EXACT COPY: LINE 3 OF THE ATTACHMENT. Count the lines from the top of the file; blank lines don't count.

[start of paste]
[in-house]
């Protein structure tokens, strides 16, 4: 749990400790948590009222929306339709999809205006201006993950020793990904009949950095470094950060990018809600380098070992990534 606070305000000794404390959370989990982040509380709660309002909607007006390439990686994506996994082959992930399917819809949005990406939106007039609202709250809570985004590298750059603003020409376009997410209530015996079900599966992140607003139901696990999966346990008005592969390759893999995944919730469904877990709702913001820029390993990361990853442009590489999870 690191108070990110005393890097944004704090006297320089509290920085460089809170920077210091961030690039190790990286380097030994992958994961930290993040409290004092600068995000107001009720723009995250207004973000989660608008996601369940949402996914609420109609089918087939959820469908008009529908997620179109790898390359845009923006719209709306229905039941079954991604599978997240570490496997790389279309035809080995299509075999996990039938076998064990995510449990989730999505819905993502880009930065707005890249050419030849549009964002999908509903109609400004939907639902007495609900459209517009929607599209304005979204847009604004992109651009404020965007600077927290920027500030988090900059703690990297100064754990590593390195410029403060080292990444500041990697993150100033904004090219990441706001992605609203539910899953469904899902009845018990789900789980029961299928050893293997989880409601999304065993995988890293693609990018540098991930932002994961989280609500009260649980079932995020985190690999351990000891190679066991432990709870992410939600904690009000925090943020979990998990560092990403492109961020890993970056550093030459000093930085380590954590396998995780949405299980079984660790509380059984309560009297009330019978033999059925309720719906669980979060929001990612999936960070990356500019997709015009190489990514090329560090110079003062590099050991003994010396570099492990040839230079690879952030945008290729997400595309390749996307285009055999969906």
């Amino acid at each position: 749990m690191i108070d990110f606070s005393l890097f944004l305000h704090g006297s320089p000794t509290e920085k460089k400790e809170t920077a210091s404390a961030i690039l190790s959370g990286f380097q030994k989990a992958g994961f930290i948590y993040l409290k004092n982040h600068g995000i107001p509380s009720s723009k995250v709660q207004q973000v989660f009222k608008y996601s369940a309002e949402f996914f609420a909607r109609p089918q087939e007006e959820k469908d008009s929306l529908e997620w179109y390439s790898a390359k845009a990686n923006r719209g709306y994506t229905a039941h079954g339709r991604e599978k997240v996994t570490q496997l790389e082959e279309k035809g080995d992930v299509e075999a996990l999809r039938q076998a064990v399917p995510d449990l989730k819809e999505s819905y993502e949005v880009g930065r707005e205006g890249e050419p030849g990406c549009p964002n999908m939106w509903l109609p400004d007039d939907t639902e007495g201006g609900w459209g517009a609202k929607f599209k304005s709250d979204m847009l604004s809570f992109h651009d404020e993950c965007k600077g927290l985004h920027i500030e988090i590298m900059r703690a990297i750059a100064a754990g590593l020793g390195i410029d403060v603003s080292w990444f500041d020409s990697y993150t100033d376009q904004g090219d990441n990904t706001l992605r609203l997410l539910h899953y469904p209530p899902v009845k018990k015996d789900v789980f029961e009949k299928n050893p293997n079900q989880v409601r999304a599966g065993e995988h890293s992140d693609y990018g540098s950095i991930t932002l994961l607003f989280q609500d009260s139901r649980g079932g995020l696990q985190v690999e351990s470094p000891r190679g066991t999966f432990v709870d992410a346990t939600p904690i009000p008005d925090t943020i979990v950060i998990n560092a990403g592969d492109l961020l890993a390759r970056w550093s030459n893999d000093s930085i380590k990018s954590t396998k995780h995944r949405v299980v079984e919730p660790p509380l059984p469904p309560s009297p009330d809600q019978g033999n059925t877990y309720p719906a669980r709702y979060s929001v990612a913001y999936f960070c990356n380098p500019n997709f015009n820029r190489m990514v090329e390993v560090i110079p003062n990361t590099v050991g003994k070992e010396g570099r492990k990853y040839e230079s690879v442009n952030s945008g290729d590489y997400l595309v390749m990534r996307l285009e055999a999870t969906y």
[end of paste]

């Amino acid at each position: 749990m690191i108070d990110f606070s005393l890097f944004l305000h704090g006297s320089p000794t509290e920085k460089k400790e809170t920077a210091s404390a961030i690039l190790s959370g990286f380097q030994k989990a992958g994961f930290i948590y993040l409290k004092n982040h600068g995000i107001p509380s009720s723009k995250v709660q207004q973000v989660f009222k608008y996601s369940a309002e949402f996914f609420a909607r109609p089918q087939e007006e959820k469908d008009s929306l529908e997620w179109y390439s790898a390359k845009a990686n923006r719209g709306y994506t229905a039941h079954g339709r991604e599978k997240v996994t570490q496997l790389e082959e279309k035809g080995d992930v299509e075999a996990l999809r039938q076998a064990v399917p995510d449990l989730k819809e999505s819905y993502e949005v880009g930065r707005e205006g890249e050419p030849g990406c549009p964002n999908m939106w509903l109609p400004d007039d939907t639902e007495g201006g609900w459209g517009a609202k929607f599209k304005s709250d979204m847009l604004s809570f992109h651009d404020e993950c965007k600077g927290l985004h920027i500030e988090i590298m900059r703690a990297i750059a100064a754990g590593l020793g390195i410029d403060v603003s080292w990444f500041d020409s990697y993150t100033d376009q904004g090219d990441n990904t706001l992605r609203l997410l539910h899953y469904p209530p899902v009845k018990k015996d789900v789980f029961e009949k299928n050893p293997n079900q989880v409601r999304a599966g065993e995988h890293s992140d693609y990018g540098s950095i991930t932002l994961l607003f989280q609500d009260s139901r649980g079932g995020l696990q985190v690999e351990s470094p000891r190679g066991t999966f432990v709870d992410a346990t939600p904690i009000p008005d925090t943020i979990v950060i998990n560092a990403g592969d492109l961020l890993a390759r970056w550093s030459n893999d000093s930085i380590k990018s954590t396998k995780h995944r949405v299980v079984e919730p660790p509380l059984p469904p309560s009297p009330d809600q019978g033999n059925t877990y309720p719906a669980r709702y979060s929001v990612a913001y999936f960070c990356n380098p500019n997709f015009n820029r190489m990514v090329e390993v560090i110079p003062n990361t590099v050991g003994k070992e010396g570099r492990k990853y040839e230079s690879v442009n952030s945008g290729d590489y997400l595309v390749m990534r996307l285009e055999a999870t969906y």